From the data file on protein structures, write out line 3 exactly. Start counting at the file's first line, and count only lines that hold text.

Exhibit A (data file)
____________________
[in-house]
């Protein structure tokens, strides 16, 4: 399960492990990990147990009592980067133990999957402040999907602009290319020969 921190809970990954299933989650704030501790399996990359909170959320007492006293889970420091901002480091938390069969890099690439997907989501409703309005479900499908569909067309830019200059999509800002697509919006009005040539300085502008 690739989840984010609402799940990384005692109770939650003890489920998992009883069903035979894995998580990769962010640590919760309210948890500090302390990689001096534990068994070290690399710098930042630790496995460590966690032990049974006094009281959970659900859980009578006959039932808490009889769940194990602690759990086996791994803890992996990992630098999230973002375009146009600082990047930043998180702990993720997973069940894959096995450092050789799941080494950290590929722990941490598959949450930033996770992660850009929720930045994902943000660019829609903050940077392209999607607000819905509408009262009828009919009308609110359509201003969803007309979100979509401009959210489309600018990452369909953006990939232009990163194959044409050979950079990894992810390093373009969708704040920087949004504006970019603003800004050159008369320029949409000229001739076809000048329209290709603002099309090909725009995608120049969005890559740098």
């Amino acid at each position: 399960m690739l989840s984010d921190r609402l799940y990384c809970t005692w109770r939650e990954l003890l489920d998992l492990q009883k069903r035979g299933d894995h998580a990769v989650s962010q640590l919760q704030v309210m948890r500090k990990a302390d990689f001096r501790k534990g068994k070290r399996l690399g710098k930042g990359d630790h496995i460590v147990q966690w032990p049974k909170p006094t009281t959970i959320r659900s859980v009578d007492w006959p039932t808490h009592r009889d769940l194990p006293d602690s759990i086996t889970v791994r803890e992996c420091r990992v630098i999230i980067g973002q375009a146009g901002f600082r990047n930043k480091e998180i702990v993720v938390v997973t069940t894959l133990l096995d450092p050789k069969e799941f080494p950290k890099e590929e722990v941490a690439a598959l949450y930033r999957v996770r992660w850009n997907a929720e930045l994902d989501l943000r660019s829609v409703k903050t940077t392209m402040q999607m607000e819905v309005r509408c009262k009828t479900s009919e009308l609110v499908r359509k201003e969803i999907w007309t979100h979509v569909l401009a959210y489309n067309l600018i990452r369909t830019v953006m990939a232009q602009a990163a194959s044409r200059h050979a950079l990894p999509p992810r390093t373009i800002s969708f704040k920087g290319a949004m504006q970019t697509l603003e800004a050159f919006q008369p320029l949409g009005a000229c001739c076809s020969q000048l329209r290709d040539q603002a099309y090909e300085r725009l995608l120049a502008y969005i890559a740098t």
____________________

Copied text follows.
């Amino acid at each position: 399960m690739l989840s984010d921190r609402l799940y990384c809970t005692w109770r939650e990954l003890l489920d998992l492990q009883k069903r035979g299933d894995h998580a990769v989650s962010q640590l919760q704030v309210m948890r500090k990990a302390d990689f001096r501790k534990g068994k070290r399996l690399g710098k930042g990359d630790h496995i460590v147990q966690w032990p049974k909170p006094t009281t959970i959320r659900s859980v009578d007492w006959p039932t808490h009592r009889d769940l194990p006293d602690s759990i086996t889970v791994r803890e992996c420091r990992v630098i999230i980067g973002q375009a146009g901002f600082r990047n930043k480091e998180i702990v993720v938390v997973t069940t894959l133990l096995d450092p050789k069969e799941f080494p950290k890099e590929e722990v941490a690439a598959l949450y930033r999957v996770r992660w850009n997907a929720e930045l994902d989501l943000r660019s829609v409703k903050t940077t392209m402040q999607m607000e819905v309005r509408c009262k009828t479900s009919e009308l609110v499908r359509k201003e969803i999907w007309t979100h979509v569909l401009a959210y489309n067309l600018i990452r369909t830019v953006m990939a232009q602009a990163a194959s044409r200059h050979a950079l990894p999509p992810r390093t373009i800002s969708f704040k920087g290319a949004m504006q970019t697509l603003e800004a050159f919006q008369p320029l949409g009005a000229c001739c076809s020969q000048l329209r290709d040539q603002a099309y090909e300085r725009l995608l120049a502008y969005i890559a740098t």